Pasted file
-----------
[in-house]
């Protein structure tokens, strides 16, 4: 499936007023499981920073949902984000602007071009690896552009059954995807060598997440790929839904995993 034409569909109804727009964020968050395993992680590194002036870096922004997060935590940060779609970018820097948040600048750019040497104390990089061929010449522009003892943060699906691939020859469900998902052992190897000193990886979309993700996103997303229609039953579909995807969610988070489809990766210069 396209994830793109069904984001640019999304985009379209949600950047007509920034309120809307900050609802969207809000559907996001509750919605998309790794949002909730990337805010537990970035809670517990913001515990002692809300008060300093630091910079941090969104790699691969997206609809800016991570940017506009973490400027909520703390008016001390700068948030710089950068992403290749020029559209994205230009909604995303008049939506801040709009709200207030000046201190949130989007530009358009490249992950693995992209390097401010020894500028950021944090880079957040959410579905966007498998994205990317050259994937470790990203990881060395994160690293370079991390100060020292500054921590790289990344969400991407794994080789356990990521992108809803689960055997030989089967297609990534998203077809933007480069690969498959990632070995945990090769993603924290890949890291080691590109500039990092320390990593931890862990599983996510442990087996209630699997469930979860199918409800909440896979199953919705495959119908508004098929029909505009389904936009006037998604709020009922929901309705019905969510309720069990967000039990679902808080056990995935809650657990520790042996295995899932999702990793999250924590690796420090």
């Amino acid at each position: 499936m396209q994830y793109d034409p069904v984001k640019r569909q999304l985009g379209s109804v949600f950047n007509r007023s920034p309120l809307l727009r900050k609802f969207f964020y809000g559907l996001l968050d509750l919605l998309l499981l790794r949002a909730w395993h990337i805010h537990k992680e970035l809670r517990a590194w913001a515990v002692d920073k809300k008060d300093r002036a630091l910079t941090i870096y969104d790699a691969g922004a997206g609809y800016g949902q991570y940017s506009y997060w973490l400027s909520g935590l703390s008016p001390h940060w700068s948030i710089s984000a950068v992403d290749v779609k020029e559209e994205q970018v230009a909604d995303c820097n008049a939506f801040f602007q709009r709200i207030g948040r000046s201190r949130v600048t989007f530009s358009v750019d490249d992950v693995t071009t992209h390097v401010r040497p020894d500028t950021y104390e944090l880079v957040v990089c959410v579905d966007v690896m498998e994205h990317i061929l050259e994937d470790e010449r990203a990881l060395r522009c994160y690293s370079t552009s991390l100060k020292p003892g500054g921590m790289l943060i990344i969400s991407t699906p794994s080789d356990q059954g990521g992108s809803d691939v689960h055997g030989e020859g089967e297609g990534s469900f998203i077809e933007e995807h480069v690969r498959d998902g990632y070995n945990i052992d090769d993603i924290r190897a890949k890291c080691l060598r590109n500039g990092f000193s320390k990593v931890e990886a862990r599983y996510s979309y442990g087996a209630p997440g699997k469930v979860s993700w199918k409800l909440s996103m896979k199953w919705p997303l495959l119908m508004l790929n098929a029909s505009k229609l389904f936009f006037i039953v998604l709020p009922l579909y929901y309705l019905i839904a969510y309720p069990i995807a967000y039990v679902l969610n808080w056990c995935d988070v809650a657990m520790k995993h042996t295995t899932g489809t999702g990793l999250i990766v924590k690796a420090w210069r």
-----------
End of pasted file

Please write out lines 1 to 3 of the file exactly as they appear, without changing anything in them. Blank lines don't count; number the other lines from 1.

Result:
[in-house]
């Protein structure tokens, strides 16, 4: 499936007023499981920073949902984000602007071009690896552009059954995807060598997440790929839904995993 034409569909109804727009964020968050395993992680590194002036870096922004997060935590940060779609970018820097948040600048750019040497104390990089061929010449522009003892943060699906691939020859469900998902052992190897000193990886979309993700996103997303229609039953579909995807969610988070489809990766210069 396209994830793109069904984001640019999304985009379209949600950047007509920034309120809307900050609802969207809000559907996001509750919605998309790794949002909730990337805010537990970035809670517990913001515990002692809300008060300093630091910079941090969104790699691969997206609809800016991570940017506009973490400027909520703390008016001390700068948030710089950068992403290749020029559209994205230009909604995303008049939506801040709009709200207030000046201190949130989007530009358009490249992950693995992209390097401010020894500028950021944090880079957040959410579905966007498998994205990317050259994937470790990203990881060395994160690293370079991390100060020292500054921590790289990344969400991407794994080789356990990521992108809803689960055997030989089967297609990534998203077809933007480069690969498959990632070995945990090769993603924290890949890291080691590109500039990092320390990593931890862990599983996510442990087996209630699997469930979860199918409800909440896979199953919705495959119908508004098929029909505009389904936009006037998604709020009922929901309705019905969510309720069990967000039990679902808080056990995935809650657990520790042996295995899932999702990793999250924590690796420090």
């Amino acid at each position: 499936m396209q994830y793109d034409p069904v984001k640019r569909q999304l985009g379209s109804v949600f950047n007509r007023s920034p309120l809307l727009r900050k609802f969207f964020y809000g559907l996001l968050d509750l919605l998309l499981l790794r949002a909730w395993h990337i805010h537990k992680e970035l809670r517990a590194w913001a515990v002692d920073k809300k008060d300093r002036a630091l910079t941090i870096y969104d790699a691969g922004a997206g609809y800016g949902q991570y940017s506009y997060w973490l400027s909520g935590l703390s008016p001390h940060w700068s948030i710089s984000a950068v992403d290749v779609k020029e559209e994205q970018v230009a909604d995303c820097n008049a939506f801040f602007q709009r709200i207030g948040r000046s201190r949130v600048t989007f530009s358009v750019d490249d992950v693995t071009t992209h390097v401010r040497p020894d500028t950021y104390e944090l880079v957040v990089c959410v579905d966007v690896m498998e994205h990317i061929l050259e994937d470790e010449r990203a990881l060395r522009c994160y690293s370079t552009s991390l100060k020292p003892g500054g921590m790289l943060i990344i969400s991407t699906p794994s080789d356990q059954g990521g992108s809803d691939v689960h055997g030989e020859g089967e297609g990534s469900f998203i077809e933007e995807h480069v690969r498959d998902g990632y070995n945990i052992d090769d993603i924290r190897a890949k890291c080691l060598r590109n500039g990092f000193s320390k990593v931890e990886a862990r599983y996510s979309y442990g087996a209630p997440g699997k469930v979860s993700w199918k409800l909440s996103m896979k199953w919705p997303l495959l119908m508004l790929n098929a029909s505009k229609l389904f936009f006037i039953v998604l709020p009922l579909y929901y309705l019905i839904a969510y309720p069990i995807a967000y039990v679902l969610n808080w056990c995935d988070v809650a657990m520790k995993h042996t295995t899932g489809t999702g990793l999250i990766v924590k690796a420090w210069r």